It has been the fashion in Paris to laugh at the expense of M. Babinet -an amateur astronomer and philosopher-but he has this year achieved a great triumph. He foretold the occurrence of a "mascaret," or high rolling tide, in the Seine, and hundreds are said to have gone from Paris, on the faith of his prediction, to the pretty village of Caudebec, near Rouen, to witness the phenomenon. Nor were they doomed to disappointment. A majestic tidal wave is said to have rolled up, on Sunday, the 6th of October, twelve feet high, carrying all before it, inundating the quays, and satisfying many of the unbelievers by giving them a thorough drenching. The phenomenon was reproduced, on a smaller scale, the next day. A propos of these tidal waves, the dates of which are now reduced to a mathematical certainty, the good people dwelling "above and below bridges" must look out in the ensuing year for the 17th of March and the 26th of April. Should the wind happen to be in a favourable direction for pushing the tidal wave up the Thames, there will be all the more danger to be apprehended, especially in flooding cellars, &c. To be forewarned is to be forearmed.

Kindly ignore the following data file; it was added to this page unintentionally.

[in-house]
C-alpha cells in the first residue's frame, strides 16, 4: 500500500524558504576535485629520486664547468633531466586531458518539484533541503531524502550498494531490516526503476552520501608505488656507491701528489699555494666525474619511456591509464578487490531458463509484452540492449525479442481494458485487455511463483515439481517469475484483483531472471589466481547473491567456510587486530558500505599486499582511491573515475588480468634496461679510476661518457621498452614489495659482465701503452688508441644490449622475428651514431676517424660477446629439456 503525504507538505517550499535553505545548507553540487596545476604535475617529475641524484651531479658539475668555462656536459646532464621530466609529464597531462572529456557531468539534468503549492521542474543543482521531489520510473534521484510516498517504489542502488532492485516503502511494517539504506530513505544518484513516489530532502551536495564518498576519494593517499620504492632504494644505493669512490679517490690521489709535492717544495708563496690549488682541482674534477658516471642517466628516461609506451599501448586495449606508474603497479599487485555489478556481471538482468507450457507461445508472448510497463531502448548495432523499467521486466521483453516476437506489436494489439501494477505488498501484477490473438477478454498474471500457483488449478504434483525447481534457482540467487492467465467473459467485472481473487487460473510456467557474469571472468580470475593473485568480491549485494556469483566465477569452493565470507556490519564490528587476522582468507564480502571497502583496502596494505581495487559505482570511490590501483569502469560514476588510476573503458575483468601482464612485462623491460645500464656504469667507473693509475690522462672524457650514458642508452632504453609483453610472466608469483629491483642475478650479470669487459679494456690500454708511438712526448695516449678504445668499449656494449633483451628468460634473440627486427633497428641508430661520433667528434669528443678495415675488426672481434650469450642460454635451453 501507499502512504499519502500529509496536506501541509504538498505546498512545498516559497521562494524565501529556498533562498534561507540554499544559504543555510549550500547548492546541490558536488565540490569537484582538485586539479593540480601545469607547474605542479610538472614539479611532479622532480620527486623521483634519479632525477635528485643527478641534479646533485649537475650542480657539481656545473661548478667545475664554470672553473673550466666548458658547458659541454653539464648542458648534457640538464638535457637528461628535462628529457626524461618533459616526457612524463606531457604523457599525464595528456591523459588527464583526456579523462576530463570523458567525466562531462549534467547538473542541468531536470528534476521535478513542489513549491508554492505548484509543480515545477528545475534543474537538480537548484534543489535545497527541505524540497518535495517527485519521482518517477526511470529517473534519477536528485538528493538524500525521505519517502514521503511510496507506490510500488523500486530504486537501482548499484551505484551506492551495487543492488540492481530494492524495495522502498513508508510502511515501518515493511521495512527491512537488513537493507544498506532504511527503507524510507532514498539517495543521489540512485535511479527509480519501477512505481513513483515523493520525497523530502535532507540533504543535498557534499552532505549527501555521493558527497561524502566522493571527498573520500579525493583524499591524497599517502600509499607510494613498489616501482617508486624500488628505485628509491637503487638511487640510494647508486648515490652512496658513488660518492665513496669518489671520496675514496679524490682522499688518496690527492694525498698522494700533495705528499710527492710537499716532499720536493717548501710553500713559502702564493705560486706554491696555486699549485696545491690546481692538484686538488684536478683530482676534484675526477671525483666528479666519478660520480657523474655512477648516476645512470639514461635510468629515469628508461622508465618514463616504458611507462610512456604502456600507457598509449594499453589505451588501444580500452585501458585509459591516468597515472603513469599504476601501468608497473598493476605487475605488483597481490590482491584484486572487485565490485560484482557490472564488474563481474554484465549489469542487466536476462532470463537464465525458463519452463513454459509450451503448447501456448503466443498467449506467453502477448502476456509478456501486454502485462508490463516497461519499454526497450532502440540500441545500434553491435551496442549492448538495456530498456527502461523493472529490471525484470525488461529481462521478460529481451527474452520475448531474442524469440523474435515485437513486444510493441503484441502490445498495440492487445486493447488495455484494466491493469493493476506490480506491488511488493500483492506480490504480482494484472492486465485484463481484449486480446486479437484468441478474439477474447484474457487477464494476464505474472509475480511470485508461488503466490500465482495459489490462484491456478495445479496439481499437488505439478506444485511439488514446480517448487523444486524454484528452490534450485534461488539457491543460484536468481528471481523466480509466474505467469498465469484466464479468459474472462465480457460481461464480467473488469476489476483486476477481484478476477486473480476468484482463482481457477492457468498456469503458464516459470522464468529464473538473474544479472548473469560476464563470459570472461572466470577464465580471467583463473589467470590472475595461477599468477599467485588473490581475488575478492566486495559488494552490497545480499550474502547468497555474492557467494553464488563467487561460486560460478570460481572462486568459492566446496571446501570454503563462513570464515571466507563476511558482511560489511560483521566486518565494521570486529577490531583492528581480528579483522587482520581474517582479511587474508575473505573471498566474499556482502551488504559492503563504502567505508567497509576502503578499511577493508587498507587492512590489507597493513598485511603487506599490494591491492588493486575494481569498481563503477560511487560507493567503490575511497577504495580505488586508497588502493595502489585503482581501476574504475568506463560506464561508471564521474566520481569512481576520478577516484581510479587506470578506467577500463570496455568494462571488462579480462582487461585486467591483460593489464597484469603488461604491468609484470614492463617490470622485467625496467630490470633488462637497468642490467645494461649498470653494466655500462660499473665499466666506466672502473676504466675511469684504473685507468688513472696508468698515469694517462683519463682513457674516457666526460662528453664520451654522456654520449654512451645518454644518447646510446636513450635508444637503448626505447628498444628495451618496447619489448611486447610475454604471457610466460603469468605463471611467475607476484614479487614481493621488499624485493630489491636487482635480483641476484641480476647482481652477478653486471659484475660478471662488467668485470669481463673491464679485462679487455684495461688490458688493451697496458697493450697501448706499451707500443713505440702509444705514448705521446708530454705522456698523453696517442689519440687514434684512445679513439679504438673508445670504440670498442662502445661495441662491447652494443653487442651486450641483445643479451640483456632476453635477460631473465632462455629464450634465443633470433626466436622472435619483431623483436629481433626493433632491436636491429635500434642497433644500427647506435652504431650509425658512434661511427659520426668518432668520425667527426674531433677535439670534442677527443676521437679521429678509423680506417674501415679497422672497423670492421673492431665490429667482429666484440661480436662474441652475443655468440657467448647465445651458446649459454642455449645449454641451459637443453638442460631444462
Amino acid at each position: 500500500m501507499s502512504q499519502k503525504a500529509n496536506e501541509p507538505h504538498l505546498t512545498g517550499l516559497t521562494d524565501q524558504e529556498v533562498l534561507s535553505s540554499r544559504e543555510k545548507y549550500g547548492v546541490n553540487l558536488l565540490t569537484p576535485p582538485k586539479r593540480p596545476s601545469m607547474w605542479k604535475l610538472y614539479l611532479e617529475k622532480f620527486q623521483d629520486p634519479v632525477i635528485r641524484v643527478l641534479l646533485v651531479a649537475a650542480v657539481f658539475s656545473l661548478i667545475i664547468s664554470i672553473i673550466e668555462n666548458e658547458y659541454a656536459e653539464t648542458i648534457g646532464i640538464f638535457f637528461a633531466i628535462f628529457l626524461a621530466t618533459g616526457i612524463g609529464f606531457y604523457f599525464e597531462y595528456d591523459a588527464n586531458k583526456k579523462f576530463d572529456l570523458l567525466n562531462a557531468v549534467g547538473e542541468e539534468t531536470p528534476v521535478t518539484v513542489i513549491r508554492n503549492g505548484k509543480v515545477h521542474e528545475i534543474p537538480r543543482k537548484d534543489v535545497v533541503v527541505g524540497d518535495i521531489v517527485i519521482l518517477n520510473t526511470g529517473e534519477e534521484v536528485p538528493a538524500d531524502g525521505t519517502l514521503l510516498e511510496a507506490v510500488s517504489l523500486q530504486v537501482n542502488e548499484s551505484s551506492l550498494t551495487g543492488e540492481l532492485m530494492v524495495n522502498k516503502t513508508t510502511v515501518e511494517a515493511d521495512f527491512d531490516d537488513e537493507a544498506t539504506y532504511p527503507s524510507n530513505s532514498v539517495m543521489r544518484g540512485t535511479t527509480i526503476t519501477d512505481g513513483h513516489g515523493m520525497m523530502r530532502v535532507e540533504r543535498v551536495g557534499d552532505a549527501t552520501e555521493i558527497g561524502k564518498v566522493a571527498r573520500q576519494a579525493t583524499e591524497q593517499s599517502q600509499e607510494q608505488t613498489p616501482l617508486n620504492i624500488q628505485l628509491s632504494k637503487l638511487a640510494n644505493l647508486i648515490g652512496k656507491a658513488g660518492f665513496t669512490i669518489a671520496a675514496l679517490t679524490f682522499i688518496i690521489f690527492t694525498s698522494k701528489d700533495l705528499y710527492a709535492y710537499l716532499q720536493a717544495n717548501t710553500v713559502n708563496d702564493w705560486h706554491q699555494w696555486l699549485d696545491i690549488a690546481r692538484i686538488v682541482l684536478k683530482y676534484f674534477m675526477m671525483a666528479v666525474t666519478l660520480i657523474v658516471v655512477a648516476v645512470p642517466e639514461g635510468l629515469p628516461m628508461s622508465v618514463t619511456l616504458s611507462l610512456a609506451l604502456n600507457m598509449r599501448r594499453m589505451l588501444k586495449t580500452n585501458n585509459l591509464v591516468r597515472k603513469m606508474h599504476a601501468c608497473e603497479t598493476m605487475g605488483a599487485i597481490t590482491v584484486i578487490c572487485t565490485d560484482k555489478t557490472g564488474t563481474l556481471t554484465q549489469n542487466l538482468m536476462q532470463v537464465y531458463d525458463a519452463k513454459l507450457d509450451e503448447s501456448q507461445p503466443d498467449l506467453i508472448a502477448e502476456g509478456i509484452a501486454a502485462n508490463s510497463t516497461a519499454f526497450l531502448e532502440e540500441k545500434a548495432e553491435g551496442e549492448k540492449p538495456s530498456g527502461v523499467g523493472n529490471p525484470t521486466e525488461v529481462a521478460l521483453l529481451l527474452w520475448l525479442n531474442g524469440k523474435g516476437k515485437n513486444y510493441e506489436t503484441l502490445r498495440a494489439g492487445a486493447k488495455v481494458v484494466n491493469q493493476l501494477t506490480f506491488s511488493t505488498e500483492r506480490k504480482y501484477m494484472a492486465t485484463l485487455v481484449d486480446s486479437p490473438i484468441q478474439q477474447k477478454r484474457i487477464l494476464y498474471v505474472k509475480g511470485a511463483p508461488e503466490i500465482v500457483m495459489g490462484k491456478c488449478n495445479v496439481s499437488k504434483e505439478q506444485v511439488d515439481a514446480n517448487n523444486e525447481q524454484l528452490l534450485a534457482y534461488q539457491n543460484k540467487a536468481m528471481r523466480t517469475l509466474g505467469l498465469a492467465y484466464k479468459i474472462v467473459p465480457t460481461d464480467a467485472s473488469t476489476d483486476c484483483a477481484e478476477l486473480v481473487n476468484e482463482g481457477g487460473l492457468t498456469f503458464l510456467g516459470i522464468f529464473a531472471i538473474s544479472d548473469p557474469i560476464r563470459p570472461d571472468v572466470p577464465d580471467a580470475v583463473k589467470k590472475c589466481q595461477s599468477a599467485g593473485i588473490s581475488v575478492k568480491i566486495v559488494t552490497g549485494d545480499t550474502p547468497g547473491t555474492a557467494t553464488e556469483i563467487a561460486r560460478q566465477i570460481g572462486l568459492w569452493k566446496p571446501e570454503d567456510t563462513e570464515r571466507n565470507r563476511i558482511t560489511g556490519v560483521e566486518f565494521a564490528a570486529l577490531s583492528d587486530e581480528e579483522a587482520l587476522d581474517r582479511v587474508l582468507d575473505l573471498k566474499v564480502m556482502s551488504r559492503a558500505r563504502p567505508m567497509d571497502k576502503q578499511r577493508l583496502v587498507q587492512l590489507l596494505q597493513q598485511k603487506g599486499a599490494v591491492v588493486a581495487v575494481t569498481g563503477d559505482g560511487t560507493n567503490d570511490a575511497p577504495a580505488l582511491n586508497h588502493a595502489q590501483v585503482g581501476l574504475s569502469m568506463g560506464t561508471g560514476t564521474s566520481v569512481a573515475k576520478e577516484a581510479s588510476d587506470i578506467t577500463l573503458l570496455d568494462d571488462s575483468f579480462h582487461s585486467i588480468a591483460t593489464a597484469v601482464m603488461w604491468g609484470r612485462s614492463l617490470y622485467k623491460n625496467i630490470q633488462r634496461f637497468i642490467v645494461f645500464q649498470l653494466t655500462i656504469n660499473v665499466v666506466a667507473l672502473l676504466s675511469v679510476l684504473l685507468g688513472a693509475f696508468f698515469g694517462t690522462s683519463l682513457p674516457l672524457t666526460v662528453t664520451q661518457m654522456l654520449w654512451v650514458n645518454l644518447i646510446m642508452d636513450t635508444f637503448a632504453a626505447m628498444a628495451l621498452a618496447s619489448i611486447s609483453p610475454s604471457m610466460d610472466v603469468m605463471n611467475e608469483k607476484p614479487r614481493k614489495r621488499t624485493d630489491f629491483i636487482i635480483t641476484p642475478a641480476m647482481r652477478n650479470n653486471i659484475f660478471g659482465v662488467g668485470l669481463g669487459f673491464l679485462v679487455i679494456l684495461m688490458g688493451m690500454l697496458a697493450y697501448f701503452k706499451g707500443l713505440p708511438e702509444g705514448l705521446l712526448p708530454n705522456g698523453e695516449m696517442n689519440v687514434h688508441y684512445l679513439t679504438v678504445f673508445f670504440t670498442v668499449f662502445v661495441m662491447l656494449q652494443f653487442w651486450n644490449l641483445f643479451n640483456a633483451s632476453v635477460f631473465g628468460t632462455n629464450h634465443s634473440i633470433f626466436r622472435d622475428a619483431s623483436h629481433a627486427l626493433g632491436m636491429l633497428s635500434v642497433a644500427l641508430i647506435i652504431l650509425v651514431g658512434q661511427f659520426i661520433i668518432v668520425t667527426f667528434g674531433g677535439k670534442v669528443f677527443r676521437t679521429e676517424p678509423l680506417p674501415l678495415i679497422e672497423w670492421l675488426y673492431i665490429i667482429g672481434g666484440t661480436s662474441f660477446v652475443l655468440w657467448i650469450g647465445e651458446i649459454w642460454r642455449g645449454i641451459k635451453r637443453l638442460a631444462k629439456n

A certain step has been recently made in medical science by what is termed the synthetical method of research. Up to the present time all that has been done in the study of disease has been to collect a great number of diseased conditions, subject them to analysis, examine what

remedies would be good in such a case, or to examine what were the conditions of the body in the course of that disease and after it. That method, called analysis, has no doubt done a great deal of good. But now they take an animal which they know to be susceptible of a specific disease, subject it to certain conditions likely to produce some particular disease, and from the live animal they deduce absolutely the disease. Thus they produce diabetes in the dog. In another animal they produce epilepsy; in another animal cataract; in another rheumatic fever, with disease of the heart, and all other incidental diseases.